Tesla price cuts and EV adoption Tesla price cuts and EV adoption Tesla price cuts and EV adoption

Tesla price cuts and EV adoption

Equities 4 minutes to read
Peter Garnry

Chief Investment Strategist

Summary:  Tesla shares have had a great year relative to expectations in the beginning of the year when recession alarms were going off and technology stocks were under pressure from higher interest rates. But recently Tesla has experienced some headwinds taking down its shares by more than 20% since the peak in July as higher interest rates are bad for demand, more price cuts in China impacting margins, and worries over the trajectory of the Chinese economy. We also take a look at battery electric vehicle deliveries in Q2 2023 which have crossed the 1.5mn across the 15 carmakers we track.


Key points in this equity note:

  • Tesla’s share price is down more than 20% from the peak in July on higher interest rates, a weakening Chinese economy, increased competition, and new price cuts in its Chinese market.

  • Battery electric vehicles (BEV) deliveries crossed 1.5mn in Q2 2023 across 15 carmakers with the cumulative BEV deliveries since Q1 2020 crossing 10mn. Tesla’s market share is roughly 30%, unchanged from a year ago.

  • The cumulative 10mn BEVs delivered since Q1 2020 have reduced global oil demand by 300,000 barrels per day. With current adoption curve peak oil could be within 3-4 years.

Tesla price cuts, competition, and higher interest rates

After almost touching 300 per share in July, Tesla shares have declined 22% as of yesterday’s close but are still up a whopping 89% this year as cyclical stocks have outperformed the market with especially technology stocks rallying with extra help from the AI hype. As Tesla is still valued more like a technology company than a carmaker Tesla shares have been riding this year’s technology and AI rally. Continued high growth rate in electric vehicles has also helped.

Tesla share price | Source: Saxo

In the beginning of the year aggressive price cuts were driving Tesla shares higher as it was seen coming from a position of strength. There were likely two main drivers behind the price cuts, 1) lithium carbonate prices in China were falling rapidly reducing the cost of lithium-ion batteries, and 2) higher interest rates on new car loans (around 7.5%-8% compared to long-term average of 5%) were reducing demand causing inventory to rise at Tesla. As the AI hype took hold, earnings results were good against estimates, and deals with other carmakers to adopt its charging technology as the industry standard the stock price continue.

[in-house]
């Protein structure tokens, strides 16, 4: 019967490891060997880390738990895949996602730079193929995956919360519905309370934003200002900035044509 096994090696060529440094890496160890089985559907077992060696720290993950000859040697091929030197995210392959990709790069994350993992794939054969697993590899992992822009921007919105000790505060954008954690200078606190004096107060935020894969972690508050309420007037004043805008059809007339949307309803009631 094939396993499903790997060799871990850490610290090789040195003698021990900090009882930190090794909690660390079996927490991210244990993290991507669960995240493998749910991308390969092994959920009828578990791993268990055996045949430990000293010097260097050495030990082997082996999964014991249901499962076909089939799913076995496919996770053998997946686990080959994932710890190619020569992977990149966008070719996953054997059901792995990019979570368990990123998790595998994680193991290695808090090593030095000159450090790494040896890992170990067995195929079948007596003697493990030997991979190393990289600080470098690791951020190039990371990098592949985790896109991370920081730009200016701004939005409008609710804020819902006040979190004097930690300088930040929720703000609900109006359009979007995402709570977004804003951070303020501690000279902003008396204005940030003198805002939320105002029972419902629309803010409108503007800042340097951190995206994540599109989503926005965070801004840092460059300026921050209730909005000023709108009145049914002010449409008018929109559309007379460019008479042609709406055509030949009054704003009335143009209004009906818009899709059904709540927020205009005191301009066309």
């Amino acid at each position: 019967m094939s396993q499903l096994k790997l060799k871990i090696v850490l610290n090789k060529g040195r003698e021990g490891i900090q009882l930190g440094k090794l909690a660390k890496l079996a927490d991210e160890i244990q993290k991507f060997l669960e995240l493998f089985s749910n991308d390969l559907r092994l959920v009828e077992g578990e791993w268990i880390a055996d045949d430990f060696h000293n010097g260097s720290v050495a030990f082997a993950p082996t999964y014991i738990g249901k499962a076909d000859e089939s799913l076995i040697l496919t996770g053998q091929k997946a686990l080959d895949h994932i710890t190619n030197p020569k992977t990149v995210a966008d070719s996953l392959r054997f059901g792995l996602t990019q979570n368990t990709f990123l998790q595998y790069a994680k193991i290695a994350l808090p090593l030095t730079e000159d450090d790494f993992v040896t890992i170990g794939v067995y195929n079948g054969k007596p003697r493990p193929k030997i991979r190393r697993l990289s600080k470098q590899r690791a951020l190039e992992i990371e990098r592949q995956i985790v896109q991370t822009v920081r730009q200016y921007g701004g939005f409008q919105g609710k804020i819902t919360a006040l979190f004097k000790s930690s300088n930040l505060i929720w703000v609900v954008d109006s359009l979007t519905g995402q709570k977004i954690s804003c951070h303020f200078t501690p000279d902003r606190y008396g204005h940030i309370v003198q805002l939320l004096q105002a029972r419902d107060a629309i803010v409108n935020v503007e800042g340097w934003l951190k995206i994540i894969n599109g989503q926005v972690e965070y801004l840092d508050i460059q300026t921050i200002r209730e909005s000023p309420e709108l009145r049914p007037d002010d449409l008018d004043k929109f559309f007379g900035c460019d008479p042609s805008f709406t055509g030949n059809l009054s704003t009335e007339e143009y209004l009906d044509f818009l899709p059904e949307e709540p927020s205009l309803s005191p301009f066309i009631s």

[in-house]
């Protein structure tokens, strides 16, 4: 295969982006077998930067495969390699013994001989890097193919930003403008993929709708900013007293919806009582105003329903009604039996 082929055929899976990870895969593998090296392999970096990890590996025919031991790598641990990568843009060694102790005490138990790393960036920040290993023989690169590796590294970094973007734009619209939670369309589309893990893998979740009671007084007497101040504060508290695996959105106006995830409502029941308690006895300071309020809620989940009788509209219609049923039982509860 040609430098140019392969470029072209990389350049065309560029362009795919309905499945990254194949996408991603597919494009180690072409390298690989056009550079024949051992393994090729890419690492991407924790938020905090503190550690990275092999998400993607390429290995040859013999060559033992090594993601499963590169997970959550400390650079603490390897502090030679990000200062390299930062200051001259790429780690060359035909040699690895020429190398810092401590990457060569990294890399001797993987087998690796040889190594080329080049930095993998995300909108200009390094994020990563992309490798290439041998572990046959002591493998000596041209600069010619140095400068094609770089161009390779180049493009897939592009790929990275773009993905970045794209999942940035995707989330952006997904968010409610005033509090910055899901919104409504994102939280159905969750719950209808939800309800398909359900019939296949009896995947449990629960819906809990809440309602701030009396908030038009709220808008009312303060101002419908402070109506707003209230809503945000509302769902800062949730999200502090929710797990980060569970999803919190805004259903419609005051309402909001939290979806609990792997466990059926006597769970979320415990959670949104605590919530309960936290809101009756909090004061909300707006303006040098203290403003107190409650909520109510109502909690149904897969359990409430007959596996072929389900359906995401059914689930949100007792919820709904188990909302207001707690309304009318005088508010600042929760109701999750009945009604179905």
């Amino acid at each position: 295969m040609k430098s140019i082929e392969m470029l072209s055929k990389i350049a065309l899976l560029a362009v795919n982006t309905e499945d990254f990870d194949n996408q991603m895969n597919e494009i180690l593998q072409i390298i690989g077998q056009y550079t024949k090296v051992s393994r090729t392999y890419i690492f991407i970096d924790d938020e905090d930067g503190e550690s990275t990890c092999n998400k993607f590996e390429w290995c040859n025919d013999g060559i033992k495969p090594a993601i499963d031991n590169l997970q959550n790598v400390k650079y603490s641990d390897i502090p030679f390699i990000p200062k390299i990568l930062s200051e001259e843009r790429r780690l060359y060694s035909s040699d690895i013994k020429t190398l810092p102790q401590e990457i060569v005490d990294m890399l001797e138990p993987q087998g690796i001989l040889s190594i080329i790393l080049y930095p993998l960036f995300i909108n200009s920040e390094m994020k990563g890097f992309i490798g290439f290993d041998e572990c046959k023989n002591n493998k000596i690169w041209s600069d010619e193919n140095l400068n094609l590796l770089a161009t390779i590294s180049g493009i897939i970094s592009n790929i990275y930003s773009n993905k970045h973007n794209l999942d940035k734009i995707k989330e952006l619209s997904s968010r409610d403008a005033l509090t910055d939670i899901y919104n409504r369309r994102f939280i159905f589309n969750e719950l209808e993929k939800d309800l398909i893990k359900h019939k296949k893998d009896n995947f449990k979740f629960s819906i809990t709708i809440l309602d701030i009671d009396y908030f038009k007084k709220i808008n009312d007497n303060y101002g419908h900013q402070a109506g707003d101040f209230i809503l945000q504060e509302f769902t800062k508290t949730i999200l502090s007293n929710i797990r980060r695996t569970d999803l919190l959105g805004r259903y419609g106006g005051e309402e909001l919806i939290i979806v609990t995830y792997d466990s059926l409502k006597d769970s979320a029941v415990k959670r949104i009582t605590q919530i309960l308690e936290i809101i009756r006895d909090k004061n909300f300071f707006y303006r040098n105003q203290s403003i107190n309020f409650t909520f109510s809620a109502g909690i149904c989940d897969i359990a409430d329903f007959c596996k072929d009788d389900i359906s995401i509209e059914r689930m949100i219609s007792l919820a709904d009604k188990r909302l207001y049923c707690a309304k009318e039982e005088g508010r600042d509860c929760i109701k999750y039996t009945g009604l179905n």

The recent weakness in Tesla is due to the outlook that interest rates will stay higher for longer reducing demand for cars and potentially the global economy is entering a stagflation environment which will be bad for cyclical sectors such as the car industry. Finally, the troubles in the Chinese economy is bad news for Tesla as the Chinese market is an important EV market. Today Tesla has announced its second price cut in China in just three days. While it can signal confidence that lithium carbonate prices are to fall again it can also be a sign that the Chinese market is weaker than estimated or competition has simply increased. In any case, it points to lower margins which has already been the case since Q1 2022 when the gross margin and EBITDA margin were 29.1% and 23.9% respectively compared to 18.2% and 14.3% in Q2 2023.

EV adoption is getting closer to an inflection point for crude oil

We have updated the figures for EV deliveries in Q2 2023 and expanded our tracking to 15 car companies. Last quarter saw 1.54mn deliveries a new record for battery electric vehicles (BEV) crossing the cumulative 10mn mark since Q1 2020. Tesla’s market share has fallen from estimated 67% in Q1 2020 to around 30% in Q2 2023 which is more or less unchanged from a year ago. The 30% stable market share is an interesting figure as it is roughly three times Toyota’s current global market share. If Tesla is able to keep its market share as the global car converts to selling only BEVs then one could make the argument that Tesla should be valued at three times the value of Toyota. Interestingly enough, this is also the current yardstick applied by the market. Toyota’s market value is currently $265bn compared to Tesla’s market value of $739bn. This is of course a simplistic and not realistic approach.

What is still striking about the global car industry is that the combined value of the 22 largest carmakers (pure EV makers and the ICE makers) has risen to $1.9trn from $0.7trn in December 2015 outpacing growth in global car production over the same period suggesting that investors are still discounting that the value of BEVs in the future are higher per car than the current ICEs. This assumption is still one of the biggest key risks to investors in Tesla and other EV makers. Will BEVs really have higher operating margins in the future than ICEs?

Nvidia share price | Source: Saxo

These 10.3mn BEVs have reduced oil demand by 0.28 Mb/d (million barrels per day) compared to what it would have been if these 10.3mn BEVs were not on the roads. The key inflection point for the crude oil market is when the annual reduction in oil demand from new additional BEVs equal 1 Mb/d which is roughly the estimate demand increase in oil per year. The current 12-month rolling oil demand reduction from BEVs is around -0.14 Mb/d, so peak oil demand, at the current BEV adoption, lies roughly 3-4 years into the future. For each quarter that passes the oil price dynamic will increasingly discount the BEV adoption rate.

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